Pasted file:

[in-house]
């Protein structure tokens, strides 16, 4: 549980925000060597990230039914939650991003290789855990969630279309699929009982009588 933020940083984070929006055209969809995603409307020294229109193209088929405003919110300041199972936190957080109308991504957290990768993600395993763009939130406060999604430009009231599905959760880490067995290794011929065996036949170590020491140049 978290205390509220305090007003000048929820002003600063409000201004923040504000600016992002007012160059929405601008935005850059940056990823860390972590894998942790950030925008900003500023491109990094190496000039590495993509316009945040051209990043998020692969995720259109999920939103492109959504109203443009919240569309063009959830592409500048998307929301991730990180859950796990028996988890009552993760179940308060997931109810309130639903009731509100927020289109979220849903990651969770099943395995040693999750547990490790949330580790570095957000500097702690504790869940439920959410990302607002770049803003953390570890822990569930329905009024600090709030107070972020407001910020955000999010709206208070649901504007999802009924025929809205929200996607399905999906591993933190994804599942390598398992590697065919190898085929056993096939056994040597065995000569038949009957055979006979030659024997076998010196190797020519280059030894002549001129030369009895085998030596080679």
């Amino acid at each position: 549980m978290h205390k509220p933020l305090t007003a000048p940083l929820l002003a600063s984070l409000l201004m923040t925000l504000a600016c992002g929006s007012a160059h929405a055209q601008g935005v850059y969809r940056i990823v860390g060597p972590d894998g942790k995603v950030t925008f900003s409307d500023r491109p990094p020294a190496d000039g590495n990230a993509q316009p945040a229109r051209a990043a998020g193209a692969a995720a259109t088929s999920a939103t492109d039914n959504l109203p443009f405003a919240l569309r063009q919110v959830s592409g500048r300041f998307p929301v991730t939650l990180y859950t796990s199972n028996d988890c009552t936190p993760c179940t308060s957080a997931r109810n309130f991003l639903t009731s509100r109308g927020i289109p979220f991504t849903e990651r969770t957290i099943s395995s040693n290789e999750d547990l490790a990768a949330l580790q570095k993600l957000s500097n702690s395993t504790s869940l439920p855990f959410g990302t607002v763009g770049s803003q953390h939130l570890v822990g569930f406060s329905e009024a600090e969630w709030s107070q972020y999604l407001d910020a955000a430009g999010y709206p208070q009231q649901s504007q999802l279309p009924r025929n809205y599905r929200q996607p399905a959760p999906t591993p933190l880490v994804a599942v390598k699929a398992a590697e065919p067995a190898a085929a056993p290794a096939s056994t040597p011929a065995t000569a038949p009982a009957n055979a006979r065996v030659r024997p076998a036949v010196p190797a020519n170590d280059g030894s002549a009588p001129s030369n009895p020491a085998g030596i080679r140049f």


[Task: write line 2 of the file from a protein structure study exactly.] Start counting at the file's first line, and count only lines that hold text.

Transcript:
């Protein structure tokens, strides 16, 4: 549980925000060597990230039914939650991003290789855990969630279309699929009982009588 933020940083984070929006055209969809995603409307020294229109193209088929405003919110300041199972936190957080109308991504957290990768993600395993763009939130406060999604430009009231599905959760880490067995290794011929065996036949170590020491140049 978290205390509220305090007003000048929820002003600063409000201004923040504000600016992002007012160059929405601008935005850059940056990823860390972590894998942790950030925008900003500023491109990094190496000039590495993509316009945040051209990043998020692969995720259109999920939103492109959504109203443009919240569309063009959830592409500048998307929301991730990180859950796990028996988890009552993760179940308060997931109810309130639903009731509100927020289109979220849903990651969770099943395995040693999750547990490790949330580790570095957000500097702690504790869940439920959410990302607002770049803003953390570890822990569930329905009024600090709030107070972020407001910020955000999010709206208070649901504007999802009924025929809205929200996607399905999906591993933190994804599942390598398992590697065919190898085929056993096939056994040597065995000569038949009957055979006979030659024997076998010196190797020519280059030894002549001129030369009895085998030596080679």